Nurses who are mostly shift workers were found to be at risk for coronary heart disease (CHD). This study was designed to determine the prevalence of metabolic syndrome and its associated factors among female nurses working in a teaching hospital. A cross sectional study was conducted among 404 female nurses working in a teaching hospital in north-eastern state of Malaysia. Data were collected using a proforma on sociodemographic and occupational characteristics, physical activity and depression anxiety and stress scale (DASS) 42 questionnaire (validated Malay version). Anthropometric, blood pressure measurement and fasting venous blood for fasting lipid profile and blood sugar were taken from each respondent. Majority of the respondents were Malay nurses with the mean age of 42.1 (SD 7.19) years old. Out of 404 respondents, 56.2% of them do shift work. The prevalence of metabolic syndrome was 24.3% (95% CI: 20.1, 28.4). The significant factors associated with metabolic syndrome were total duration of employment (years) and one way commuting time to work (minutes). There was a high prevalence of metabolic syndrome among nurses working in a teaching hospital in North-Eastern state of Malaysia. Occupational factors such as total duration of employment and one way commuting time to work are associated with metabolic syndrome.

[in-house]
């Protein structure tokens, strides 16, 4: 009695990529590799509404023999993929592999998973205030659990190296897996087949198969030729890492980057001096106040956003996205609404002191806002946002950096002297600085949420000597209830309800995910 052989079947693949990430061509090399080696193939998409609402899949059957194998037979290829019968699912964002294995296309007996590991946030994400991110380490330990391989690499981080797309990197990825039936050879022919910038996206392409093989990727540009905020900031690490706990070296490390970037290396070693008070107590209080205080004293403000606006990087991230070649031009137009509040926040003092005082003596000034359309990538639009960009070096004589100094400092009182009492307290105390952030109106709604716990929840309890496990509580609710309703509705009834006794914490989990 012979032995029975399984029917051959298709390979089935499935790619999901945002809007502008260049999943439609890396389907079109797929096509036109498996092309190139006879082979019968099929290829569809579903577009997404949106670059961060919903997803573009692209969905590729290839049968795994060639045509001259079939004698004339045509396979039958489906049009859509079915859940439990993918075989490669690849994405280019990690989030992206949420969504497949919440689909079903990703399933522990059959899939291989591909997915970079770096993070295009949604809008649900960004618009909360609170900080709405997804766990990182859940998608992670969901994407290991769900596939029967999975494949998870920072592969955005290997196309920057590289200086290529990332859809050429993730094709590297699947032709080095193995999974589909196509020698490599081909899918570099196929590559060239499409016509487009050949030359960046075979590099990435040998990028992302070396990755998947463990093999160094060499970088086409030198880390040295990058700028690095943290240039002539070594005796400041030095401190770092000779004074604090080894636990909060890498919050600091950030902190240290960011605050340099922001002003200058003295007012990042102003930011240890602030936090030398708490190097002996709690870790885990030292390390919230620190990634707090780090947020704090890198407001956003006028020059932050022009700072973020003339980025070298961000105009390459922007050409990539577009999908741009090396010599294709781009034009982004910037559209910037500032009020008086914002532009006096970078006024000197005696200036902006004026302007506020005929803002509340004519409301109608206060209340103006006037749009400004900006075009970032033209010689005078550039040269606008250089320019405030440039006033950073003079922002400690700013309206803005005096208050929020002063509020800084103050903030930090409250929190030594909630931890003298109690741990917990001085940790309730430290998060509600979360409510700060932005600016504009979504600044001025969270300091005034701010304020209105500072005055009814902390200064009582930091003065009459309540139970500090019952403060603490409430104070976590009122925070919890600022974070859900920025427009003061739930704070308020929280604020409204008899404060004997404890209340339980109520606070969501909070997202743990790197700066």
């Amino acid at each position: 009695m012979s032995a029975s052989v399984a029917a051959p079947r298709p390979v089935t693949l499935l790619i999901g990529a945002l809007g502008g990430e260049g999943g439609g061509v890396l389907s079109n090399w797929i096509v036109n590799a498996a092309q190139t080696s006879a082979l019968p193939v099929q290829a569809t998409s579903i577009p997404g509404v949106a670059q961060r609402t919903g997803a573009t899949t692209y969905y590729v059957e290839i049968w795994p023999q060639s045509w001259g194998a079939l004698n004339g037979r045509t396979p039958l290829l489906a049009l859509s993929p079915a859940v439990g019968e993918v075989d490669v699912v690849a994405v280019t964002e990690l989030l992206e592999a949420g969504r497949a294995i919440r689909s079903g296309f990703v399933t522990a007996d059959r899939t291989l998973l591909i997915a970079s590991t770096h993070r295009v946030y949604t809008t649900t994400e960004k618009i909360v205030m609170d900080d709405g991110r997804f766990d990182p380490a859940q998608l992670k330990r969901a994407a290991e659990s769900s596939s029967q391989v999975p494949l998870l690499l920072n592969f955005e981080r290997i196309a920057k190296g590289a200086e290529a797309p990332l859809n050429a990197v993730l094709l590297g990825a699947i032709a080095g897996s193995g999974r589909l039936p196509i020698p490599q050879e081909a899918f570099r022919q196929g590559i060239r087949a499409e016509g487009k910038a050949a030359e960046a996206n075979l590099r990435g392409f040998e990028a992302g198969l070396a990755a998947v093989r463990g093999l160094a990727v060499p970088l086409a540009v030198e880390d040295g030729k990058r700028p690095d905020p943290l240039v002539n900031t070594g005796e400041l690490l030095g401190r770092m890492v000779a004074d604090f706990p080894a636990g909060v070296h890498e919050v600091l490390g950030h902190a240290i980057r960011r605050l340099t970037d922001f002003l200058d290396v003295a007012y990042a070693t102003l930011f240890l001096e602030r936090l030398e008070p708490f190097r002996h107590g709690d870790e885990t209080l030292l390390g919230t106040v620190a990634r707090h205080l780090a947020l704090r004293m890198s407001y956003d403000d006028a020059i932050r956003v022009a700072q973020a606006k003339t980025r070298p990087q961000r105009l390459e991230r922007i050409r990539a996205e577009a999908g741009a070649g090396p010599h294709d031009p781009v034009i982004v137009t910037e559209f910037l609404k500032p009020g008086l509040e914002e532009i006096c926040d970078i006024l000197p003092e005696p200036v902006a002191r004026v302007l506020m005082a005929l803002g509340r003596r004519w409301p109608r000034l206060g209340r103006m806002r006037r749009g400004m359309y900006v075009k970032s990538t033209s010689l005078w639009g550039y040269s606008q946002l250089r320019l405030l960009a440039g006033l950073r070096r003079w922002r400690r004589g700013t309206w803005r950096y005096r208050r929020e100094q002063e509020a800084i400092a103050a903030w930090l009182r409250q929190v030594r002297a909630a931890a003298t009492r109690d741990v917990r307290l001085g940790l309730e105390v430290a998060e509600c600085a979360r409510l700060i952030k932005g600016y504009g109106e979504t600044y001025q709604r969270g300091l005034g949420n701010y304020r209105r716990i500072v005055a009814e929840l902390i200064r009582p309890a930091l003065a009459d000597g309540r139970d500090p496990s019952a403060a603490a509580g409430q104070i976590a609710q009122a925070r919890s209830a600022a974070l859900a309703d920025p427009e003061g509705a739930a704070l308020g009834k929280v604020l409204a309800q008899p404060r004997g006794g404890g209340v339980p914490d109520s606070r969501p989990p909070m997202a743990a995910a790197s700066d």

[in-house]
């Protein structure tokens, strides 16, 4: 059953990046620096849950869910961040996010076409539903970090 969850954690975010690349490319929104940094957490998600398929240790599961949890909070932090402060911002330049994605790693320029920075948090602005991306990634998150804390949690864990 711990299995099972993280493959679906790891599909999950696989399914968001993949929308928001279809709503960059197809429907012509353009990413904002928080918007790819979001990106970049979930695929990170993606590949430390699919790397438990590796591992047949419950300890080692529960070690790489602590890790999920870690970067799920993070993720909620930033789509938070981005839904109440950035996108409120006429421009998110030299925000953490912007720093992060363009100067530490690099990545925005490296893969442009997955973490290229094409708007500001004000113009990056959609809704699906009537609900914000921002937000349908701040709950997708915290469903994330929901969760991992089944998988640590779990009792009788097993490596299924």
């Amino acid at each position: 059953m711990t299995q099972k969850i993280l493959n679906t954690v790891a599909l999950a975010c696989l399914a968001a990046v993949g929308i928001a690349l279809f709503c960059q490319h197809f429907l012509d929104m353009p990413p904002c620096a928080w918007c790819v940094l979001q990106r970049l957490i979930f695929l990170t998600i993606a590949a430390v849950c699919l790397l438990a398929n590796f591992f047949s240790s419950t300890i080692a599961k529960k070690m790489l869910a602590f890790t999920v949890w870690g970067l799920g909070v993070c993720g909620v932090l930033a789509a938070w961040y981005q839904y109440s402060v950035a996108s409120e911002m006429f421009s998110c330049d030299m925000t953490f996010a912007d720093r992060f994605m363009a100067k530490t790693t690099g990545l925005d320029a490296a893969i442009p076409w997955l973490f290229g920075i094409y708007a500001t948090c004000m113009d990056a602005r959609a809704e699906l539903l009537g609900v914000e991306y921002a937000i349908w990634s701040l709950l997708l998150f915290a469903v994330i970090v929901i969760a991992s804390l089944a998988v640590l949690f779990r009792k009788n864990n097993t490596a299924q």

Key words: Prevalence, metabolic syndrome, nurses, shift work, self-perceived stress.
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